“Brooklyn Bridge Park has quickly become a destination for millions of Brooklynites and visitors from all over,” said Carlo A. Scissura, President and CEO of the Brooklyn Chamber of Commerce. “The financial model is working effectively and the housing is critical to the continued financial stability of the park. The inclusion of affordable housing in the RFP is a great step for inclusiveness and will set an example for future projects.”

“The transformation of the Brooklyn waterfront of Brooklyn Bridge Park has energized our neighborhoods and drawn millions to what is one of the most vibrant public spaces in the world,” said Alexandria Sica, Executive Director of the DUMBO Improvement District. “The Pier 6 development is necessary to this success, and the ability to include affordable housing in the plan is a real step forward for Brooklyn.”

“In a remarkably brief time, Brooklyn Bridge Park has expanded, enlivened and enriched Brooklyn and beyond – outstripping all expectations and supporting open space and economic development throughout the area,” said Tucker Reed, President of the Downtown Brooklyn Partnership. “That the BBP project is able to accommodate affordable housing at Pier 6 as well as meet its required funding obligations is a testament to the success of this model.”

By proceeding with the Pier 6 site, not only will BBP ensure ongoing financial stability, but it will be able to take advantage of a strong residential market and generate enough revenue to undertake preventative maintenance of the Park’s maritime infrastructure – which will save millions of dollars in expenses. In addition, the project developer will be asked to make strong commitments to hiring Minority and Women-Owned Business Enterprises.

The RFP requires respondents to submit conceptual plans that demonstrate responsiveness to the site design guidelines and a level of design that is on par with the investment made on the part of the public sector. The proposals must be responsive to criteria including financial feasibility, LEED certification and the project’s responsiveness to the surrounding community. Because the site is located within the 100-year flood plain, proposals should also incorporate flood resiliency measures into the design. Respondents must demonstrate the creation of a high quality and visually appealing residential development that enlivens the southern entrance to the Park.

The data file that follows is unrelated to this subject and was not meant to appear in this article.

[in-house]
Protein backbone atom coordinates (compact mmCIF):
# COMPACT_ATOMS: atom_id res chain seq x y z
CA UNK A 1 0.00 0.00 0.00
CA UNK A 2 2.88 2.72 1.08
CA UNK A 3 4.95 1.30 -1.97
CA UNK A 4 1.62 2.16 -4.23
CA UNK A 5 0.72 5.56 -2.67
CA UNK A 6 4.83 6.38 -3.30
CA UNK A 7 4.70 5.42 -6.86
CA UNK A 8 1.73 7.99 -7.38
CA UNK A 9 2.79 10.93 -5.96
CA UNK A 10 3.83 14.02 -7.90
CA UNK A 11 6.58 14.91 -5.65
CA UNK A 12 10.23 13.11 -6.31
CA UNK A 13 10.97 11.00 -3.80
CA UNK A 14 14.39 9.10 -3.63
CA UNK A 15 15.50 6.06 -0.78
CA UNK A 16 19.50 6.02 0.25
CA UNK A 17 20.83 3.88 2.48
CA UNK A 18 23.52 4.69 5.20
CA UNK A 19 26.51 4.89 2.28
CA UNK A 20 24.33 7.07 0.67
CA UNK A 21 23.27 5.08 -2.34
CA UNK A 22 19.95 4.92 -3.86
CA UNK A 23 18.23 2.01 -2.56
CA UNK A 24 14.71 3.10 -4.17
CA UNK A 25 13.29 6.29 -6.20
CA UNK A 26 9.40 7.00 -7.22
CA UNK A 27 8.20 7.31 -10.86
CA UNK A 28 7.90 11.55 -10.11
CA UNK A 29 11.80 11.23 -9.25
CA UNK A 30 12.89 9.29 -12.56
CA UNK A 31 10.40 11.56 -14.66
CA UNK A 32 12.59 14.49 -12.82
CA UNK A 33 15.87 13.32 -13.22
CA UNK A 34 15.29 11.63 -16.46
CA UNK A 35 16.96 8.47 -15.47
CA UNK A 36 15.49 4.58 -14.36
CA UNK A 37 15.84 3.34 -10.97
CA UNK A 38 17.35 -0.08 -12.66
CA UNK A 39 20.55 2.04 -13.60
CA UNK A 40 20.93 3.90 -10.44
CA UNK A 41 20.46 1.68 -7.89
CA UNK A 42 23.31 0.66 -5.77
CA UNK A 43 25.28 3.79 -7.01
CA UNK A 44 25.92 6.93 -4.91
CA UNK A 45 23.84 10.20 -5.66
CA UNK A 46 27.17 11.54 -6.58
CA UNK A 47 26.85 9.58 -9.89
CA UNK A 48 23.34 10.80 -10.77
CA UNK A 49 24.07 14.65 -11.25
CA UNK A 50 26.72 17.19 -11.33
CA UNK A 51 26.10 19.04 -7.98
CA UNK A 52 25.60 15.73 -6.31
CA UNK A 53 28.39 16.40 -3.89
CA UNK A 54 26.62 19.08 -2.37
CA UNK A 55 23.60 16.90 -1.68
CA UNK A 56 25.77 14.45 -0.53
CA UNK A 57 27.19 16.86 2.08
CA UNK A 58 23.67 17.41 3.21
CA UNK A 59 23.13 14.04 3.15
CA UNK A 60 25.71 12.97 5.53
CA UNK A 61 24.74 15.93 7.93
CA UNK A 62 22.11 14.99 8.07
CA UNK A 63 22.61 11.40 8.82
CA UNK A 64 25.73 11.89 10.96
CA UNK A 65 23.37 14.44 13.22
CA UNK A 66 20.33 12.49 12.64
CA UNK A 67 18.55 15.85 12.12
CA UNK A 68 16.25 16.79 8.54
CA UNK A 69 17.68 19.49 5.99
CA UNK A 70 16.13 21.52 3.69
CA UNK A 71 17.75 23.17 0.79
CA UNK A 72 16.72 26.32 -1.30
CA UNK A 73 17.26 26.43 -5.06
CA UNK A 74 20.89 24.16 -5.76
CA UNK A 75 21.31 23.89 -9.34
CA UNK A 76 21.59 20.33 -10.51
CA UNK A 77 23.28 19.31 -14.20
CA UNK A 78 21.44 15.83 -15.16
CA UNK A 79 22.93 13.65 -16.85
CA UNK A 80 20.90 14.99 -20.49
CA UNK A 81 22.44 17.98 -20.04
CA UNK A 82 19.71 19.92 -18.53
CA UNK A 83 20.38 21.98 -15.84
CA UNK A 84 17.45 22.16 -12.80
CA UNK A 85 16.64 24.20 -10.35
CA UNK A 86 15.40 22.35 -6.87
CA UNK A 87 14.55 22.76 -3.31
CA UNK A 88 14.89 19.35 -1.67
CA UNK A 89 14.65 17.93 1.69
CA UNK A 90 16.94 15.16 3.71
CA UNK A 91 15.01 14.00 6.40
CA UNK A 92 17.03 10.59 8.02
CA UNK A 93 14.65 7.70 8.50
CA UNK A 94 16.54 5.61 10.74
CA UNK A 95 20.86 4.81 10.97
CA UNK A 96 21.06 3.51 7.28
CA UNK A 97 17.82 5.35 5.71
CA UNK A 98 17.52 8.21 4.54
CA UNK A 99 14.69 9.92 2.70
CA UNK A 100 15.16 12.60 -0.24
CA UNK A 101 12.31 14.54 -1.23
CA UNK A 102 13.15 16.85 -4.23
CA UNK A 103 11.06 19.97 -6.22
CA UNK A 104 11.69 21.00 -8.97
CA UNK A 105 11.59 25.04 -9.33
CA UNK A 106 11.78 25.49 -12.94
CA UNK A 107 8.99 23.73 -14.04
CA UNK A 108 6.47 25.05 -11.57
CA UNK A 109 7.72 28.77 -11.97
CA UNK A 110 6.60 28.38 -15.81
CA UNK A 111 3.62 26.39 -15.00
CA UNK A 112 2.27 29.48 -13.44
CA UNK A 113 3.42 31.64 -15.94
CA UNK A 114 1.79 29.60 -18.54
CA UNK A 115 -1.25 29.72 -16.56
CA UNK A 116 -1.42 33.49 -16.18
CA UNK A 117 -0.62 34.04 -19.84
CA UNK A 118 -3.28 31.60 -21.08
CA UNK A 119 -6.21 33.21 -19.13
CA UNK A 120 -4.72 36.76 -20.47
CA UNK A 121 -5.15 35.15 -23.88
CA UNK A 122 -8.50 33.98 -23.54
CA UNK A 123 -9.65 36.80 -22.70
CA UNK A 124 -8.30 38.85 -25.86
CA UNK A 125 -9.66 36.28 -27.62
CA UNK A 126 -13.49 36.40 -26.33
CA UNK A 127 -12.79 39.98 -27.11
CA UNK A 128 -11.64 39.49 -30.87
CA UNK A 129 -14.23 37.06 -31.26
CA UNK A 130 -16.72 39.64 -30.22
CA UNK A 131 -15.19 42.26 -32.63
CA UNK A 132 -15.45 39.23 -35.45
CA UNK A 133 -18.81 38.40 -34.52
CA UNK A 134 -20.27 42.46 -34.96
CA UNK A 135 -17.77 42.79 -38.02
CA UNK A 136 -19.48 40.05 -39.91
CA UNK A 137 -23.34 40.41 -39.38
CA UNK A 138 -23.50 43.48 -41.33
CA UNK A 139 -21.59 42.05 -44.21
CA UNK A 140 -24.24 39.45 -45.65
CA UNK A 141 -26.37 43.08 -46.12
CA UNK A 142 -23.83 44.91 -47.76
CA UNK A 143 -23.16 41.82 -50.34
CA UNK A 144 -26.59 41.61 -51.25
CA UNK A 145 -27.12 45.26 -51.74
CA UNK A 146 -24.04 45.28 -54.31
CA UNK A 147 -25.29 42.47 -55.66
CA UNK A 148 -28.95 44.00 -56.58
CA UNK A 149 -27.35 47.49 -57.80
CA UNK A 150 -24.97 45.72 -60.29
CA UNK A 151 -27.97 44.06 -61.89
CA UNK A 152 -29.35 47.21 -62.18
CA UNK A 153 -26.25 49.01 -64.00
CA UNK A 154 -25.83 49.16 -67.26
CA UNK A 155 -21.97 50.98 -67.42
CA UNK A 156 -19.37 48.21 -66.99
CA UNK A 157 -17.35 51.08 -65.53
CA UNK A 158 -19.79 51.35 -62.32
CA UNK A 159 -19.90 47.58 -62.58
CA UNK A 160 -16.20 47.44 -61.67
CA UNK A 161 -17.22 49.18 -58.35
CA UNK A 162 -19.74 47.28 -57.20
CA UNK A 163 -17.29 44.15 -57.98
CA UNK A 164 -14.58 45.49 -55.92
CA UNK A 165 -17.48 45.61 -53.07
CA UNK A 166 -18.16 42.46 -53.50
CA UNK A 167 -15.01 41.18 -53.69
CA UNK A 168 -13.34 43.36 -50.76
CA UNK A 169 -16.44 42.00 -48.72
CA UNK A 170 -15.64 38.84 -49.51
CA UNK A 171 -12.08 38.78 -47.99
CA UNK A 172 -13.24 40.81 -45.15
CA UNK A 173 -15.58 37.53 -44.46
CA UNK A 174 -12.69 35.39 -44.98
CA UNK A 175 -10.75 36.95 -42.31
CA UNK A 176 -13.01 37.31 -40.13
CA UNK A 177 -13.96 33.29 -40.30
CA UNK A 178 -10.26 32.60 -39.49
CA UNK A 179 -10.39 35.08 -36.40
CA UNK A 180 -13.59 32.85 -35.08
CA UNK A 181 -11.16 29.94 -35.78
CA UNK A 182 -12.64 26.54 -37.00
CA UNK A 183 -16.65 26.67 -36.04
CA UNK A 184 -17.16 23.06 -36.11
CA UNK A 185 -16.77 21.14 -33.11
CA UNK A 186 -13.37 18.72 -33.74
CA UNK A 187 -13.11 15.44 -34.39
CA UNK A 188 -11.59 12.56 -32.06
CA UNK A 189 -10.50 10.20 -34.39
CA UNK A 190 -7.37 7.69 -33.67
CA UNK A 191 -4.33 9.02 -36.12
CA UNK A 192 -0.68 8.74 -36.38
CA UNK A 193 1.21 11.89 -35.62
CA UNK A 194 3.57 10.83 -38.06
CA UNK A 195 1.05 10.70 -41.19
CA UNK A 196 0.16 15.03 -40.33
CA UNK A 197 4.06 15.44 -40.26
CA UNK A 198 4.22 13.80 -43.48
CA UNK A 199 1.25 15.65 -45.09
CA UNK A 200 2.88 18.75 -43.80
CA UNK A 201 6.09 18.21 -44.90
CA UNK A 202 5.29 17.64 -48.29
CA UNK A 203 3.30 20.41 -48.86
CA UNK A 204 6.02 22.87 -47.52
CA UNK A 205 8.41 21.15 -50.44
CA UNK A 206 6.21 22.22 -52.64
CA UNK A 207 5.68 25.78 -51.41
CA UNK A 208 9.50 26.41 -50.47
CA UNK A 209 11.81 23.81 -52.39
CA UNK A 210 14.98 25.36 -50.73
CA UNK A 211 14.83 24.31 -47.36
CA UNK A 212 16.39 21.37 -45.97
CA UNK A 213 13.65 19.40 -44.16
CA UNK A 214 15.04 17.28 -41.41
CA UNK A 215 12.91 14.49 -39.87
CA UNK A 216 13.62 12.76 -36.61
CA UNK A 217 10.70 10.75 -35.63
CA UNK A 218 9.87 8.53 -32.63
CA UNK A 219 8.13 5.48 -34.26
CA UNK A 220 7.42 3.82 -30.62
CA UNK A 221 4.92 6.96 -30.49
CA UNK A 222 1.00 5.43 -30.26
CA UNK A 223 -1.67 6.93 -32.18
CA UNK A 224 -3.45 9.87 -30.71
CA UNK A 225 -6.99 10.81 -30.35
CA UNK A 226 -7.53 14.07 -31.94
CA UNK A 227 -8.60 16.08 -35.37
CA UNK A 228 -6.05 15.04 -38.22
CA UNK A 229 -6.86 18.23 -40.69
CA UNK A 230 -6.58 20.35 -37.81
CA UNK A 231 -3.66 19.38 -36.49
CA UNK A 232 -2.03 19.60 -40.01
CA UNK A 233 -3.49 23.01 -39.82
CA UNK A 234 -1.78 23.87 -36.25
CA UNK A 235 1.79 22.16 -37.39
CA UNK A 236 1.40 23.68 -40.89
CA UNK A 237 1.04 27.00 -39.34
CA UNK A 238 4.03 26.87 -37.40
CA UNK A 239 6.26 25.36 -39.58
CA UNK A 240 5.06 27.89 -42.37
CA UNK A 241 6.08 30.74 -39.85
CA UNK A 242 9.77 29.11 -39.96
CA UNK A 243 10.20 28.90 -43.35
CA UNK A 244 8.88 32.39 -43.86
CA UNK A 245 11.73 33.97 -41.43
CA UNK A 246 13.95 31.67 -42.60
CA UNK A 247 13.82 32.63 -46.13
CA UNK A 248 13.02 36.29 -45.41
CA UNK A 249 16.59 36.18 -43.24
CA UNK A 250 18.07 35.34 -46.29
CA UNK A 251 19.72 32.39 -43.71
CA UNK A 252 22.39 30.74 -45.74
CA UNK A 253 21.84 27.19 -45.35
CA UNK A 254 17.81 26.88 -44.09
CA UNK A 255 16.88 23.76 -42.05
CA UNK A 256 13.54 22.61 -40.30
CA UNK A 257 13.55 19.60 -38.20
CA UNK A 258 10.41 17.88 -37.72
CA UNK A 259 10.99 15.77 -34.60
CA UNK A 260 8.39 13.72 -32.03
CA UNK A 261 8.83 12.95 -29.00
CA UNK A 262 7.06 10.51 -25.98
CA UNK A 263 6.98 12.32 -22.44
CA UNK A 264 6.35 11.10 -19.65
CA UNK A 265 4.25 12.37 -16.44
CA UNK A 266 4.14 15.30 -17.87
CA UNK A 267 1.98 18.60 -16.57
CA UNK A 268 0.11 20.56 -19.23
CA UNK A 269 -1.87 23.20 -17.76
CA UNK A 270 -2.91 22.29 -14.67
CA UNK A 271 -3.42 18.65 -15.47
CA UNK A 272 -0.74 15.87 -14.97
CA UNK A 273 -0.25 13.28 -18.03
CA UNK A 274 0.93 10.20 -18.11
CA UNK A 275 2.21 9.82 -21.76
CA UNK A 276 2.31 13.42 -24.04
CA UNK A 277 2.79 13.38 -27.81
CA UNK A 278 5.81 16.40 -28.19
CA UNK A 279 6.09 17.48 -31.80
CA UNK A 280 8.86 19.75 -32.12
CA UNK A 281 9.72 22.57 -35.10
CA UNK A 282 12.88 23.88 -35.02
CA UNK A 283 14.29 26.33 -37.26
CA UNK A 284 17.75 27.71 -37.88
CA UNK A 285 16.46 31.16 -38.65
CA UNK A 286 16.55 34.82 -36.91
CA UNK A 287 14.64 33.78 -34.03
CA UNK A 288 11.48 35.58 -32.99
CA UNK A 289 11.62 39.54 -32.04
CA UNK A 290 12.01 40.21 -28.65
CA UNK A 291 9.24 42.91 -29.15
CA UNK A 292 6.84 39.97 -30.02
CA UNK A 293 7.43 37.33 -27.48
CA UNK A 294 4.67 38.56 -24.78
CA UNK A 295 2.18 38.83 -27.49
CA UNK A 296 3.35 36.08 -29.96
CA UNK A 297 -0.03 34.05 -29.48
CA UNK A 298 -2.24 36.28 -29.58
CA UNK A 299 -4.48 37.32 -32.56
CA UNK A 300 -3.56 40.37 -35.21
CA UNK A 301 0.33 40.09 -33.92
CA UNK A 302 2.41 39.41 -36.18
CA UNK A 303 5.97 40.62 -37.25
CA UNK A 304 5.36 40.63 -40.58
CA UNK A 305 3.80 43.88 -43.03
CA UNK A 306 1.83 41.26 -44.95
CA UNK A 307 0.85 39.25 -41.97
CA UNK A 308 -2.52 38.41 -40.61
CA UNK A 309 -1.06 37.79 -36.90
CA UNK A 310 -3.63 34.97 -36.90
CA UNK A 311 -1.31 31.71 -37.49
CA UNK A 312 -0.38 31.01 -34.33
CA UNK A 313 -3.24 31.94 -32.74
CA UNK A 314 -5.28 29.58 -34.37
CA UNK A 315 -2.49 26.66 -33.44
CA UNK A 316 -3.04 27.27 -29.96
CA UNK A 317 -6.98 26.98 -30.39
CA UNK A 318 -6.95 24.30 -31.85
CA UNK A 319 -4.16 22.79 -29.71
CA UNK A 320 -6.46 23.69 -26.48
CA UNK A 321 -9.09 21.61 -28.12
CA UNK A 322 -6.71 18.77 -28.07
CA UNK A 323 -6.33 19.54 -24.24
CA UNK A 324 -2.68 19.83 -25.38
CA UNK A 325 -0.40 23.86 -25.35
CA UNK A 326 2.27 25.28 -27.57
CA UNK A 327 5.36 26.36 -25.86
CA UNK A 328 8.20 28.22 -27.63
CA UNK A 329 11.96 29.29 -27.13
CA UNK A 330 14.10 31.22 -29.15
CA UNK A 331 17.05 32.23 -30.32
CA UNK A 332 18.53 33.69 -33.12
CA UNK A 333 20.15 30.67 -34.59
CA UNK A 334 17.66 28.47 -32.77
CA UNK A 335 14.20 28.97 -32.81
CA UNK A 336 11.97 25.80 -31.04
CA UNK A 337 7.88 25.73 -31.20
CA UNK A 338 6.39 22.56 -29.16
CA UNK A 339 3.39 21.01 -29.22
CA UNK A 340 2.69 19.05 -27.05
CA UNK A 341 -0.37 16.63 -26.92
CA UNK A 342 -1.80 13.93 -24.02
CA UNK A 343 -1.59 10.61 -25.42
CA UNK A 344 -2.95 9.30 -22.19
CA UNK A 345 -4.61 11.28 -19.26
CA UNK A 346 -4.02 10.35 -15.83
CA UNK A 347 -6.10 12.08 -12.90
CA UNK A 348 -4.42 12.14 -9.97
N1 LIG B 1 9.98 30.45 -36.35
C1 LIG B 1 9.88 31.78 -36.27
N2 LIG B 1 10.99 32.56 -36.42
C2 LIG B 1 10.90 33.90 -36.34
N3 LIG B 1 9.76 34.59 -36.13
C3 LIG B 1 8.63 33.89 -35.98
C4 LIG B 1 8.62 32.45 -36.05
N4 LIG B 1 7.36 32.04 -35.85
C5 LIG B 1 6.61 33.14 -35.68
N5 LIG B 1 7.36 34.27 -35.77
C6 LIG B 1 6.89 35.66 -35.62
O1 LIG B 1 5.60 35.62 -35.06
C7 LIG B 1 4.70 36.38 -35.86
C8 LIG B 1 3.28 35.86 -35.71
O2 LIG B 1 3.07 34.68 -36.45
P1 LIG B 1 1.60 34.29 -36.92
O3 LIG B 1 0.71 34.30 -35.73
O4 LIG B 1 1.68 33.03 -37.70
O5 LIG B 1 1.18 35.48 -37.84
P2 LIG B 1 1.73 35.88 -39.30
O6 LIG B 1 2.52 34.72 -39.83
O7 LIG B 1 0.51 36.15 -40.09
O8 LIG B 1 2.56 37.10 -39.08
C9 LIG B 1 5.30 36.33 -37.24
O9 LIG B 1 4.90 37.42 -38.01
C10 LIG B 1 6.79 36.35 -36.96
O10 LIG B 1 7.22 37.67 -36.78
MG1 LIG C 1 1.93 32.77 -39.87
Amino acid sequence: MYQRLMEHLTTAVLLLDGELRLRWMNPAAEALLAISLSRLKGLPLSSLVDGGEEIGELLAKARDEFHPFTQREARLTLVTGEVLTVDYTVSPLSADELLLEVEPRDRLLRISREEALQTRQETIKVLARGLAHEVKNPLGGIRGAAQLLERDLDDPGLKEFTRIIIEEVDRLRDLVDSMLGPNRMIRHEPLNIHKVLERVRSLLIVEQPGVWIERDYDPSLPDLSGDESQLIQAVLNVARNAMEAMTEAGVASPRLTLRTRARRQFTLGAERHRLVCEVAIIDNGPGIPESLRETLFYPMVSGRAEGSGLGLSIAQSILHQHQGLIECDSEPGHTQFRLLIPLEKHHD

The responses to the RFP are due on July 21, 2014. There will be a site visit and information session for potential respondents on June 2, 2014.

The Request for Proposals can be found on the official Park website at:

Pier 6 RFP Release 5.13.14

Update: This presser just in from some of our local elected officials:


BROOKLYN — Today, Congressmember Nydia Velazquez, State Senator Daniel Squadron, Assemblymember Joan Millman, and City Councilmembers Brad Lander and Steve Levin released the following statement regarding the Administration’s release of an RFP for residential towers at Pier 6 in Brooklyn Bridge Park:

“We are disappointed with this rushed RFP to continue the Bloomberg Administration plan for housing towers in Brooklyn Bridge Park. As we fight to save Long Island College Hospital across the street, we must plan more thoughtfully for the future of the neighborhood.

“We have long urged alternatives to the Bloomberg Administration plan for housing at Pier 6, and are working to save healthcare services for the entire borough, create a first-rate park with great public access, address severe overcrowding at our neighborhood schools, and build or preserve a diverse mix of housing. We are open to growth, but this proposal does not meet the neighborhood’s diverse needs.”

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  • TMS

    Hudson River Park spans most of Manhattan – no private buildings
    Central Park – no private buildings
    Prospect Park – no private buildings
    Brooklyn Bridge Park, smaller than all of the above, is the only one that needs private funding. Hm.

  • DIBS

    Try a little reading and you will see why

  • BrooklynCoffeeLover

    Not all parks are created equal. Please read the article.

  • BrooklynBugle

    Do a little research on this “park” before commenting. By not doing so you’re making an argument based on false equivalencies.

  • CHatter